While Lucara did not reveal the purchase price of the light brown gem, it did note that each stone in the tender was sold for more than $1 million and that four rough diamonds garnered more than $3 million apiece.
Karowe continues to produce the world’s largest fine diamonds. The 1,109-carat Lesedi La Rona and the 813-carat Constellation were both mined there in November 2015. Interestingly, Lesedi La Rona was the larger portion of a broken diamond. The other part weighed 373 carats.
Lesedi La Rona was eventually sold for $53 million; Constellation earned $63 million; and the chunk that broke off Lesedi La Rona delivered $17.5 million.
The recent proliferation of massive stones at Karowe can be attributed to Lucara’s investment in X-ray transmission (XRT) imaging technology. The new machines are calibrated to extract 100-carat-plus diamonds by monitoring X-ray luminescence, atomic density and transparency. Previously, large diamonds might have been mistaken as worthless ore and pulverized by a crushing device.
“The early sampling work [at] Karowe was done with equipment that really was not optimal and they ended up breaking a lot of diamonds,” Lucara President and Chief Executive Officer Eira Thomas told Bloomberg.com earlier this year. “When we went into commercial production we expected to do better, but we had no idea that the diamonds that were being broken were so much larger. ”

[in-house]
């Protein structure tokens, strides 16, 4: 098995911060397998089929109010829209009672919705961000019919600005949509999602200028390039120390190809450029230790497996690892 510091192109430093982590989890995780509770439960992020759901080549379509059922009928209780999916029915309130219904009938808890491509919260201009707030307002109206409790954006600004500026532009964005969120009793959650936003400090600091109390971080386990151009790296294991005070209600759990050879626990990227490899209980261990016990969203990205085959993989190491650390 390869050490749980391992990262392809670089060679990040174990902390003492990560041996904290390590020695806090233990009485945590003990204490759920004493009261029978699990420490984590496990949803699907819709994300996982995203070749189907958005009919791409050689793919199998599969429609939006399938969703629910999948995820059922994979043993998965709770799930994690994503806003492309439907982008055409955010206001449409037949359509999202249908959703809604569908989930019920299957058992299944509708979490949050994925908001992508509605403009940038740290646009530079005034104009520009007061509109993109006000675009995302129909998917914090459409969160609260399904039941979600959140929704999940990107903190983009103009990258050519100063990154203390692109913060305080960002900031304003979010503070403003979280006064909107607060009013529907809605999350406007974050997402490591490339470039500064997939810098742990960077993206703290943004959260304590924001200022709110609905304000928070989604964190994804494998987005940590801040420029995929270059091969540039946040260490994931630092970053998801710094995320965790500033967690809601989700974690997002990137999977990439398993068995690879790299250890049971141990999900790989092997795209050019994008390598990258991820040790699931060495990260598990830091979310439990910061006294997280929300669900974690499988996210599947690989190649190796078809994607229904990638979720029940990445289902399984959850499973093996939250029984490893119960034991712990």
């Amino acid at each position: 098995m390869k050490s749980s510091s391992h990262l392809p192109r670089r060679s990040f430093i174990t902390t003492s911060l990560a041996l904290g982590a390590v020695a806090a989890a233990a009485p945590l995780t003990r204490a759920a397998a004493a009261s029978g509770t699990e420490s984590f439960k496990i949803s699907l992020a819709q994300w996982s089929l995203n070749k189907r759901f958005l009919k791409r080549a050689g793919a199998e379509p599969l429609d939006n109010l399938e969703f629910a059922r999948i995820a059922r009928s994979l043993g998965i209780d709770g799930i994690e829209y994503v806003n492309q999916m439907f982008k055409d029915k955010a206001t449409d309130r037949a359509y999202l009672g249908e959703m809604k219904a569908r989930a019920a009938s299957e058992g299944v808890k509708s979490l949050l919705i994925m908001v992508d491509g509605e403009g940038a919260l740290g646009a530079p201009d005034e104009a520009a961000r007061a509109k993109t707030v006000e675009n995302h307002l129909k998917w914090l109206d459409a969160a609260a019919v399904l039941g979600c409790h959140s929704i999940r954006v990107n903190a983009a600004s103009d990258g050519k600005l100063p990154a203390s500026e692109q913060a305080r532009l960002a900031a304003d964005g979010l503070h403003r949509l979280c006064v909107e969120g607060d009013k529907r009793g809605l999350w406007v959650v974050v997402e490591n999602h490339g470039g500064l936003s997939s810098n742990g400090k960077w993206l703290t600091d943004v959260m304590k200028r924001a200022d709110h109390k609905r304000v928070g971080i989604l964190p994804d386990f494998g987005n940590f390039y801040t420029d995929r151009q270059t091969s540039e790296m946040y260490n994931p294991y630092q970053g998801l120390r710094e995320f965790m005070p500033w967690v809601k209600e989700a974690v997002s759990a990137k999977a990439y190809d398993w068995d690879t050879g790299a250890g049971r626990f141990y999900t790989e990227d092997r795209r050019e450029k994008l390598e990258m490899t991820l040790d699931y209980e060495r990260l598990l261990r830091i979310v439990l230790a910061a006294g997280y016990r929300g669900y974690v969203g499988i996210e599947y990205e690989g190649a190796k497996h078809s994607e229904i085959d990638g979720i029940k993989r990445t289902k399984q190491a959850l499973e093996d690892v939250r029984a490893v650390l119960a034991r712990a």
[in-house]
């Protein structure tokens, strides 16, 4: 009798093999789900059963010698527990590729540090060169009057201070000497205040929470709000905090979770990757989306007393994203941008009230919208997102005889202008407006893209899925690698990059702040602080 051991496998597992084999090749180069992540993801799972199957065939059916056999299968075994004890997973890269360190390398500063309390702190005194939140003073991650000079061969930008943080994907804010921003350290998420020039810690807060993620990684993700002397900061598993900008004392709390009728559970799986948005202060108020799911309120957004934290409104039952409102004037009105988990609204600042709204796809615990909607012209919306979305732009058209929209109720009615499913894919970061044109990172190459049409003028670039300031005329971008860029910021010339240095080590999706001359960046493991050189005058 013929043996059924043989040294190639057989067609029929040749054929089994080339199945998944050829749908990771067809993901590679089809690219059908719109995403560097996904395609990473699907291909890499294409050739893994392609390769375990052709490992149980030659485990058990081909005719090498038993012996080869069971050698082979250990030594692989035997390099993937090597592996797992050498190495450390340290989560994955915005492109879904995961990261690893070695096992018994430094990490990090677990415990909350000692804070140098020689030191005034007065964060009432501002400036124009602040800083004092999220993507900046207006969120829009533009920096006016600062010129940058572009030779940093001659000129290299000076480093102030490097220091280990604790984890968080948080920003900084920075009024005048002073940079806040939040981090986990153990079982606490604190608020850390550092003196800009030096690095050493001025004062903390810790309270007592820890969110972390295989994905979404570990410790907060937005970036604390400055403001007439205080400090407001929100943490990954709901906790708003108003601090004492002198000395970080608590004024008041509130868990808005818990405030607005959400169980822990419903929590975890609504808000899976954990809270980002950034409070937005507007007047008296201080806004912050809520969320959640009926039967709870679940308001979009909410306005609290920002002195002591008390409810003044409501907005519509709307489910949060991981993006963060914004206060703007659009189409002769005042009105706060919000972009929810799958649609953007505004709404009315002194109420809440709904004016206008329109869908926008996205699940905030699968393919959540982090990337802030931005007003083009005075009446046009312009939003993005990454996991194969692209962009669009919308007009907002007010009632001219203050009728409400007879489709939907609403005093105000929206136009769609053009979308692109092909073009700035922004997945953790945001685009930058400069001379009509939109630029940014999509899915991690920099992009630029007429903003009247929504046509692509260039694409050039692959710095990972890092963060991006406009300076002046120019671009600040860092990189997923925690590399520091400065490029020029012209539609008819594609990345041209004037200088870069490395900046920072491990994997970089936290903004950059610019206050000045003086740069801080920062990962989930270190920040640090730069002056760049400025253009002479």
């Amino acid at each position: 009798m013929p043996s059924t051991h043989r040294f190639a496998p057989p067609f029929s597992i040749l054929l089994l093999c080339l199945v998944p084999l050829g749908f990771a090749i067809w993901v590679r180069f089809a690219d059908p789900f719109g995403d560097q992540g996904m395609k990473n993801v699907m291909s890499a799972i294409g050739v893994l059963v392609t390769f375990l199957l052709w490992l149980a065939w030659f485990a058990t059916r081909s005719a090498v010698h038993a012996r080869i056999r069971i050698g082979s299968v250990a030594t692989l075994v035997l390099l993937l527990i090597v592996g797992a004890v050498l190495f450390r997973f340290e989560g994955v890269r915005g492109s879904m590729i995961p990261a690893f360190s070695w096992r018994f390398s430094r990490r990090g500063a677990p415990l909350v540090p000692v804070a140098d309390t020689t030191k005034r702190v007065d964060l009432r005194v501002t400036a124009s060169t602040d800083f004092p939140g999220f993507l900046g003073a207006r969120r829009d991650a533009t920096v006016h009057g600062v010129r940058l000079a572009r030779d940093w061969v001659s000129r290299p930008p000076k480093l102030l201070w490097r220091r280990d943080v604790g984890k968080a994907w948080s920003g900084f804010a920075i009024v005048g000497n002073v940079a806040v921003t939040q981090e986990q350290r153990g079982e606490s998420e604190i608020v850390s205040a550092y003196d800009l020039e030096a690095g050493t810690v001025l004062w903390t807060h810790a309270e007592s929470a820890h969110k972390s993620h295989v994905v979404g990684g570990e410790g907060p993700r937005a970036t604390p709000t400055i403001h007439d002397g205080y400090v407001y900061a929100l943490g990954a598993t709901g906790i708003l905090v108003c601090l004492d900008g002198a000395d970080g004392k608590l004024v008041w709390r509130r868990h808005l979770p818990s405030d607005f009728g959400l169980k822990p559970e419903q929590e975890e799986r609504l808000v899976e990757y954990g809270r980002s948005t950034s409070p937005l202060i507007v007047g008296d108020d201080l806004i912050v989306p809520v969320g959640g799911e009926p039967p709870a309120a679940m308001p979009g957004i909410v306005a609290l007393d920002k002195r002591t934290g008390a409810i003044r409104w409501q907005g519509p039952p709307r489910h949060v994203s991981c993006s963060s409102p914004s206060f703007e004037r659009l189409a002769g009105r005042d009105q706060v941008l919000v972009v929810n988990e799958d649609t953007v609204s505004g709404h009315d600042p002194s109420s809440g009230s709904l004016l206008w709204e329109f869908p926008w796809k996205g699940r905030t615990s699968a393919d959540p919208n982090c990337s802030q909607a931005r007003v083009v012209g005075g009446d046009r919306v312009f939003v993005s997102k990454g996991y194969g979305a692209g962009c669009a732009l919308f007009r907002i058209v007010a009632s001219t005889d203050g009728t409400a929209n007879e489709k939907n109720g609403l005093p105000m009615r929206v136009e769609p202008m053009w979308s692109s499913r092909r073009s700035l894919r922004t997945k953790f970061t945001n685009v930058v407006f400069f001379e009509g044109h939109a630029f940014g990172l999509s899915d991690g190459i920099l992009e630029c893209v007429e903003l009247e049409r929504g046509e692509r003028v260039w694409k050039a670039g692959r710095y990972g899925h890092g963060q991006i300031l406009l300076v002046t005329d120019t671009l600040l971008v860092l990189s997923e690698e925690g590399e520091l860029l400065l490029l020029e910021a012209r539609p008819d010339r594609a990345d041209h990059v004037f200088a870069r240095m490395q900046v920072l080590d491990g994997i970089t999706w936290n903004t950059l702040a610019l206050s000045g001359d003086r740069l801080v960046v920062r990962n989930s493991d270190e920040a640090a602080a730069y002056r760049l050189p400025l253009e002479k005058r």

In all, 29 diamantaires attended the "12th Exceptional Stone Tender," but only eight of them came away with at least one of the highly coveted lots.
Credits: Images via Facebook.com/LucaraDiamond.
An eagle-eyed Long Island police officer with a metal detector and his quick-thinking colleague are being hailed as heroes after reuniting a Pennsylvania woman with the $20,000 engagement ring she lost last weekend on a Fire Island beach.
What started out as a celebratory bachelorette weekend turned into a harrowing episode for a Pennsylvania woman last weekend. According to news sources, the woman and her friends were staying on Fire Island for her bachelorette party. On Saturday, after spending time on Atlantique Beach, she reported her diamond engagement ring missing. With her upcoming nuptials only a week away, the frantic bride-to-be was especially desperate to get the $20,000 ring back.
Atlantique is a boater’s paradise located on the narrowest part of New York's bucolic Fire Island National Seashore. Boasting pristine beaches, quaint villages and an historic lighthouse, Fire Island is a popular tourist destination for families, daytrippers and sun worshippers. Covering 9.6 square miles, it is the large center island of the outer barrier islands parallel to the south shore of Long Island, N.Y., and about two hours east of New York City. The permanent population of just under 300 swells to thousands of residents and tourists during the summer.